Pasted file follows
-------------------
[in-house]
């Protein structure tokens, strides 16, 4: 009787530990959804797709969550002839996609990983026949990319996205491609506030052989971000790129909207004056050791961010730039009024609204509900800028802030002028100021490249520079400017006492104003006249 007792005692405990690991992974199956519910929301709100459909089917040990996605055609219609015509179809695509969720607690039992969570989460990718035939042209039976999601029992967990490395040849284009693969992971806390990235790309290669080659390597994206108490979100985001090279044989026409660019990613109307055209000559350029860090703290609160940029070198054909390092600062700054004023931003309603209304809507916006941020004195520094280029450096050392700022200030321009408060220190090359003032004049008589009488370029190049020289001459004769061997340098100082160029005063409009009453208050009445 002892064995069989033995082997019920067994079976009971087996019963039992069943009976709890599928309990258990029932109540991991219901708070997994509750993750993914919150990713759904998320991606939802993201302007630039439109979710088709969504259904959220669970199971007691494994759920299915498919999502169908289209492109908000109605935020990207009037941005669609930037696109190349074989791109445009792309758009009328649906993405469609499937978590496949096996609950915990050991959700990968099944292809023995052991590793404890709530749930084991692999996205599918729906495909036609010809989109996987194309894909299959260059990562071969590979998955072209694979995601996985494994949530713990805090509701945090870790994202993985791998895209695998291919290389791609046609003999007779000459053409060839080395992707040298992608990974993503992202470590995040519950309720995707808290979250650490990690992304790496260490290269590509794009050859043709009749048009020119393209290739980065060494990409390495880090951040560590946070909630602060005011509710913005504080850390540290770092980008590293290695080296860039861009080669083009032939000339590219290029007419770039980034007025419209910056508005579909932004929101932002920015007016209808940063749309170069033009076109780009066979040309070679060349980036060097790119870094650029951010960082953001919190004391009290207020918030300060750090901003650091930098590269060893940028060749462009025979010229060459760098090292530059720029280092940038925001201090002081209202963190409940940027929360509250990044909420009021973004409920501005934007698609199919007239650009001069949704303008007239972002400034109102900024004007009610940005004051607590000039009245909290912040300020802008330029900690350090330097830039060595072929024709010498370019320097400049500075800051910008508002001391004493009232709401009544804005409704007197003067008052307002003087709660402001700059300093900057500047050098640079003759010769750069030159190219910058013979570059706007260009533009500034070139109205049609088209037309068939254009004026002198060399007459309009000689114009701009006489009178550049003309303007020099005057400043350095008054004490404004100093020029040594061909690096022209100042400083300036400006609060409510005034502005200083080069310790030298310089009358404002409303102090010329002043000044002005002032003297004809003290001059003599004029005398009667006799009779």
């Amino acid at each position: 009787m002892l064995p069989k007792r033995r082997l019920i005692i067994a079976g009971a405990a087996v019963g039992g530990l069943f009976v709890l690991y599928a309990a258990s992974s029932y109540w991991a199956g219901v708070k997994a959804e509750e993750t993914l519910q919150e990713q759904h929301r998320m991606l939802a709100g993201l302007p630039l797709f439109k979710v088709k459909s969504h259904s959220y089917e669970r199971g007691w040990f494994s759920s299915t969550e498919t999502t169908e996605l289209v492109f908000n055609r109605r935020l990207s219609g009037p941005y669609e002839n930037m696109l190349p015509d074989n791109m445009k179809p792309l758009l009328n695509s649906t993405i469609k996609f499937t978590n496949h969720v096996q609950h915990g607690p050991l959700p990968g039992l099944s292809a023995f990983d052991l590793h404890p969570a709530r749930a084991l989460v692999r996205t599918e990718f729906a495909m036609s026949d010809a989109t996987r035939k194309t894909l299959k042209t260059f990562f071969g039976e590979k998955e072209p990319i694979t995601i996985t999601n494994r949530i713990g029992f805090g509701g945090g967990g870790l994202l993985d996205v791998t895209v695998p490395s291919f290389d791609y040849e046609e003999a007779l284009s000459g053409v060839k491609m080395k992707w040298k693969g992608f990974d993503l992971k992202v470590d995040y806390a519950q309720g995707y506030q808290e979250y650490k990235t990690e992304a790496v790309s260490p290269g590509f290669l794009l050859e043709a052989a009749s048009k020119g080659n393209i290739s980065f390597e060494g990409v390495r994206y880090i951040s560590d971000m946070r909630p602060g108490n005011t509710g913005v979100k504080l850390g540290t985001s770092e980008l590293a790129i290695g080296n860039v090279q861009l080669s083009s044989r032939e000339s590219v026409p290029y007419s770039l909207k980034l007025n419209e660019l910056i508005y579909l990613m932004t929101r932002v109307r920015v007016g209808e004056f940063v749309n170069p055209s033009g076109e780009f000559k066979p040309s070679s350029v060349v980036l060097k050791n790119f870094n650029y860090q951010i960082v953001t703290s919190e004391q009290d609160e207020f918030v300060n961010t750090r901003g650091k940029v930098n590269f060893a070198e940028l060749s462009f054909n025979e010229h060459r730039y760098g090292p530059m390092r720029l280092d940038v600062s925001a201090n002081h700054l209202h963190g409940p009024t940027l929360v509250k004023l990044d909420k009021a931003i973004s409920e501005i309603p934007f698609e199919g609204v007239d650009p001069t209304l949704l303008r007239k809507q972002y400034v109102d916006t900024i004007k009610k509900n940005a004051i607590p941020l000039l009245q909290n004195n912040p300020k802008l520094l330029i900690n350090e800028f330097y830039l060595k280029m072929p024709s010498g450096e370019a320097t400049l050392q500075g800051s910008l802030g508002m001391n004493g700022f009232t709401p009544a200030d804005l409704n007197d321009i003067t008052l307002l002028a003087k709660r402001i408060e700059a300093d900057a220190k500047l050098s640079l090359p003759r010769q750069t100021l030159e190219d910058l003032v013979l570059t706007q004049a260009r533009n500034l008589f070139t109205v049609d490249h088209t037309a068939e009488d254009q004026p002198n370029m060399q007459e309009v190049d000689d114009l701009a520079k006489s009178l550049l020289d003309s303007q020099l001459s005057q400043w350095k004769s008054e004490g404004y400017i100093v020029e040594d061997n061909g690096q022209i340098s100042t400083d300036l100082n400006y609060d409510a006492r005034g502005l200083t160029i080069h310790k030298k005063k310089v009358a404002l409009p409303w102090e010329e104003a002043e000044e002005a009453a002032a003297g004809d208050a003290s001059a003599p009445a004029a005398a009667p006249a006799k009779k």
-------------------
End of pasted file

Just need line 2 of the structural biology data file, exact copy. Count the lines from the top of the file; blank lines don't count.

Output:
């Protein structure tokens, strides 16, 4: 009787530990959804797709969550002839996609990983026949990319996205491609506030052989971000790129909207004056050791961010730039009024609204509900800028802030002028100021490249520079400017006492104003006249 007792005692405990690991992974199956519910929301709100459909089917040990996605055609219609015509179809695509969720607690039992969570989460990718035939042209039976999601029992967990490395040849284009693969992971806390990235790309290669080659390597994206108490979100985001090279044989026409660019990613109307055209000559350029860090703290609160940029070198054909390092600062700054004023931003309603209304809507916006941020004195520094280029450096050392700022200030321009408060220190090359003032004049008589009488370029190049020289001459004769061997340098100082160029005063409009009453208050009445 002892064995069989033995082997019920067994079976009971087996019963039992069943009976709890599928309990258990029932109540991991219901708070997994509750993750993914919150990713759904998320991606939802993201302007630039439109979710088709969504259904959220669970199971007691494994759920299915498919999502169908289209492109908000109605935020990207009037941005669609930037696109190349074989791109445009792309758009009328649906993405469609499937978590496949096996609950915990050991959700990968099944292809023995052991590793404890709530749930084991692999996205599918729906495909036609010809989109996987194309894909299959260059990562071969590979998955072209694979995601996985494994949530713990805090509701945090870790994202993985791998895209695998291919290389791609046609003999007779000459053409060839080395992707040298992608990974993503992202470590995040519950309720995707808290979250650490990690992304790496260490290269590509794009050859043709009749048009020119393209290739980065060494990409390495880090951040560590946070909630602060005011509710913005504080850390540290770092980008590293290695080296860039861009080669083009032939000339590219290029007419770039980034007025419209910056508005579909932004929101932002920015007016209808940063749309170069033009076109780009066979040309070679060349980036060097790119870094650029951010960082953001919190004391009290207020918030300060750090901003650091930098590269060893940028060749462009025979010229060459760098090292530059720029280092940038925001201090002081209202963190409940940027929360509250990044909420009021973004409920501005934007698609199919007239650009001069949704303008007239972002400034109102900024004007009610940005004051607590000039009245909290912040300020802008330029900690350090330097830039060595072929024709010498370019320097400049500075800051910008508002001391004493009232709401009544804005409704007197003067008052307002003087709660402001700059300093900057500047050098640079003759010769750069030159190219910058013979570059706007260009533009500034070139109205049609088209037309068939254009004026002198060399007459309009000689114009701009006489009178550049003309303007020099005057400043350095008054004490404004100093020029040594061909690096022209100042400083300036400006609060409510005034502005200083080069310790030298310089009358404002409303102090010329002043000044002005002032003297004809003290001059003599004029005398009667006799009779």